Bláithíne/Blathnat, the flower maiden and Goddess of the fields, is an apt deity to honor in May. The northern hemisphere is waking up and filling with flowers instead of snow. She leaves her husband (through arranged marriage) to be with the one she really loves, Cuchulain. In the end, she’s killed by her husband’s bard.
Bláithíne is the Irish counterpart of the Welsh Blodeuwedd. Although I have an Irish hearth culture, I’m more familiar with her story. In this version, she is actually created with magic (out of flowers) for the purpose of being Lleu’s wife. I’m still not entirely sure how I feel about the Lugh=Lleu argument, but there’s definitely similarities between the two. It’s interesting how Blodeuwedd is forced to marry the Welsh Lleu, and in Ireland, Cuchulain is, in some stories, fathered by Lugh. I also think it’s fascinating how, in the Welsh version, Blodeuwedd is punitively transformed into an owl. The contrast between flowers/light/day and owls/dark/night is interesting. It’s the sort of duality that exists in Persephone.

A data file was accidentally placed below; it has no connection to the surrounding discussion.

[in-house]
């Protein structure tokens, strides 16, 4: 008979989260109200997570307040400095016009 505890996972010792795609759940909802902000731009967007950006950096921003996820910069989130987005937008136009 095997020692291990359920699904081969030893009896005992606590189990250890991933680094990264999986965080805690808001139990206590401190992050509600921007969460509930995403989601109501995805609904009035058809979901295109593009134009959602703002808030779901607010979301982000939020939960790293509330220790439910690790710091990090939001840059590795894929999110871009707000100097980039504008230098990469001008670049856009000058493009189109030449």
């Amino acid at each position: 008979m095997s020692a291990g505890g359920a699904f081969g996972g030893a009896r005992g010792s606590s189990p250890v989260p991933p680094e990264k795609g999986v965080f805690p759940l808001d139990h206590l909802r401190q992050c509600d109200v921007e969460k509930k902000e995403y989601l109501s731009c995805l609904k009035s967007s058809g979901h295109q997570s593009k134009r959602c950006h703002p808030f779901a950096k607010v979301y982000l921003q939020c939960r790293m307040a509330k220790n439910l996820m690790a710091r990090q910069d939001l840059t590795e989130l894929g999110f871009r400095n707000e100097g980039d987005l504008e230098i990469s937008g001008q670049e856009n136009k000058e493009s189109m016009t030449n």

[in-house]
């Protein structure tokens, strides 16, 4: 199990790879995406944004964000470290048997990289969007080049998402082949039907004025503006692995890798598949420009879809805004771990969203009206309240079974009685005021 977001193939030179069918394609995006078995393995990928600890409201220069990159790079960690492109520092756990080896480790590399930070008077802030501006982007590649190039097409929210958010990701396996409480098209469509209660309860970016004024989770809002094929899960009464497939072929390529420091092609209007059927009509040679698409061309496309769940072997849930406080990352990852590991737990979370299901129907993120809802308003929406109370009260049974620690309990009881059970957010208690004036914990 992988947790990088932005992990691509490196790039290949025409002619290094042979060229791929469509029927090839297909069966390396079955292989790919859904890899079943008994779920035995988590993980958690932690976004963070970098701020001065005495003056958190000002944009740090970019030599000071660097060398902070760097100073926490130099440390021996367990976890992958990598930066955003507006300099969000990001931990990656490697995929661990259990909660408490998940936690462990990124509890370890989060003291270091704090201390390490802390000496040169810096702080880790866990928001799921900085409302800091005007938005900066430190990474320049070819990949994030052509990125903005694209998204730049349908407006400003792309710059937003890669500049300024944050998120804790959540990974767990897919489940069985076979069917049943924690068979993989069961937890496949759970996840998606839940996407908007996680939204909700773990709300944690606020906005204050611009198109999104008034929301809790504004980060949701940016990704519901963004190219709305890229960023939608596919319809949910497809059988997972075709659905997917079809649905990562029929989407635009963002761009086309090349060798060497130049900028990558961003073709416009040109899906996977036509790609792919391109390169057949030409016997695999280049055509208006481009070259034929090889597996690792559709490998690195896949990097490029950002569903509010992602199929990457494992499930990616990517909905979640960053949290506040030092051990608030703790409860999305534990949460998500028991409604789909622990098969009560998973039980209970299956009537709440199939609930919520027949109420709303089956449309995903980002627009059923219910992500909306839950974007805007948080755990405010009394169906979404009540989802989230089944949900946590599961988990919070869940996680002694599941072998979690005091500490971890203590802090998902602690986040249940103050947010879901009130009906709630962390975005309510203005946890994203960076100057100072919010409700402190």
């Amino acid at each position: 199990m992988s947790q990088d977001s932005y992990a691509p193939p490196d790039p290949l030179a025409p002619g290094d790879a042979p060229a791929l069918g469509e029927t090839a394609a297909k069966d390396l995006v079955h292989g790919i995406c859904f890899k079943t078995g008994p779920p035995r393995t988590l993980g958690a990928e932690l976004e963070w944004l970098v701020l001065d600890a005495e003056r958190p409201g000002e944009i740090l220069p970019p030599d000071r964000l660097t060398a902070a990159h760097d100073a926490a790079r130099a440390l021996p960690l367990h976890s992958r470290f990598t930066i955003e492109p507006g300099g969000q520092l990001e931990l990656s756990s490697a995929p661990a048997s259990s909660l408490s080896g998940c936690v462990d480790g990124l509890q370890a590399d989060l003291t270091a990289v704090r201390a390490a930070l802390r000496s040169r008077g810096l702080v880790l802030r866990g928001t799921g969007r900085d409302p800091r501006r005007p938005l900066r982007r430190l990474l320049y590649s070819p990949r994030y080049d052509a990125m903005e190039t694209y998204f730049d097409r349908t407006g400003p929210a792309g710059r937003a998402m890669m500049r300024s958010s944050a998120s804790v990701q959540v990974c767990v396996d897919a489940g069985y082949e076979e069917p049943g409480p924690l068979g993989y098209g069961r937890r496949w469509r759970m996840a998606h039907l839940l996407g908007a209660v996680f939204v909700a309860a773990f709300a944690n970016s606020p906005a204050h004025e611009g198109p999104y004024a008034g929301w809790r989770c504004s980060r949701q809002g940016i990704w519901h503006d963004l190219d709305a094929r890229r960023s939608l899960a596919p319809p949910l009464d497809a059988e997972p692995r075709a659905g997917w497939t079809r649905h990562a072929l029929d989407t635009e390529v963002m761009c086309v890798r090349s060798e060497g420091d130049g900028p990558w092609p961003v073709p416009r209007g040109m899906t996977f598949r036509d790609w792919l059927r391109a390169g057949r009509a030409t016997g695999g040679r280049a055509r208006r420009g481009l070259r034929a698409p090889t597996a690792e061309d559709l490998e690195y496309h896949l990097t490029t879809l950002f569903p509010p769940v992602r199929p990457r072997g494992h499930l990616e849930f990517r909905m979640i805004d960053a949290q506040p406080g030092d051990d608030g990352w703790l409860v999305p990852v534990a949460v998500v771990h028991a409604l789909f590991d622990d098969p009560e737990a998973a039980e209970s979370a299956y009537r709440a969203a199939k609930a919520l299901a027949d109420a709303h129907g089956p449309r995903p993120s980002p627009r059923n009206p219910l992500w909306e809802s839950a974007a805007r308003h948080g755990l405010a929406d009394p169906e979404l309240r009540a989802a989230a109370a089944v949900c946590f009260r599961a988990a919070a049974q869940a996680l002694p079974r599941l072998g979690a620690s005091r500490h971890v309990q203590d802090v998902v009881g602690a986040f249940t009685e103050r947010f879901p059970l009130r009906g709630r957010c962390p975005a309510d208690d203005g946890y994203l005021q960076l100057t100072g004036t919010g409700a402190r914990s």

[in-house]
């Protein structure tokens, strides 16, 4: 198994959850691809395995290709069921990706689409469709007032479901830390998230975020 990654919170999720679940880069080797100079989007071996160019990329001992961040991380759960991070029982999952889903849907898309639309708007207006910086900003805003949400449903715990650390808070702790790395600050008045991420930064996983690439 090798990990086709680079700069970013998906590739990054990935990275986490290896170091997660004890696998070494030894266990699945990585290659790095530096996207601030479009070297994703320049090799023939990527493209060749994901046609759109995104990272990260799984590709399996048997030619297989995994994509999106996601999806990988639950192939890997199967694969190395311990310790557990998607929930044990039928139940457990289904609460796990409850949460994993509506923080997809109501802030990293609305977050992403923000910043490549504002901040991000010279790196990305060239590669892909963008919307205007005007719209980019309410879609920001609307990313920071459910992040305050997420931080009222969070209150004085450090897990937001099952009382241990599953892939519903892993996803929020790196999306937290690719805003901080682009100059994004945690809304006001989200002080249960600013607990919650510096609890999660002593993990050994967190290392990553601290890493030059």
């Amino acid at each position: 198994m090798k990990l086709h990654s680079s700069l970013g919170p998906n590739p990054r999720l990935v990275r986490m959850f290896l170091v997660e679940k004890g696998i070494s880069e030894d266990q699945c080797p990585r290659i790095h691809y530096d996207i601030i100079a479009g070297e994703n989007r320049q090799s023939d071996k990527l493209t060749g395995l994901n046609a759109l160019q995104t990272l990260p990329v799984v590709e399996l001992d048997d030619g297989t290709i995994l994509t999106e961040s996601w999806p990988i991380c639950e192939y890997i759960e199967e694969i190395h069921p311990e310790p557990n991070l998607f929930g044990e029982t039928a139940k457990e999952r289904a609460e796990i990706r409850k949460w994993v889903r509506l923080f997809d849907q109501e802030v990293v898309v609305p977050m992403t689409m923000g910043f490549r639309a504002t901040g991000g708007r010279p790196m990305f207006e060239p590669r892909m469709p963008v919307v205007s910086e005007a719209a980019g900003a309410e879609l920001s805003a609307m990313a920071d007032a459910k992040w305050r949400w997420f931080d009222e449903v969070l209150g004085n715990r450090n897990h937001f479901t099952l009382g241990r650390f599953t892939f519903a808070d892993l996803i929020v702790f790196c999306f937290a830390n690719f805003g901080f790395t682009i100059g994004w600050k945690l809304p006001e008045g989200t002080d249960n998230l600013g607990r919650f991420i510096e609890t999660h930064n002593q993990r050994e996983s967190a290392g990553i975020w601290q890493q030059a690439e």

* Image: “The Flower Maiden” by Henry John Stock.
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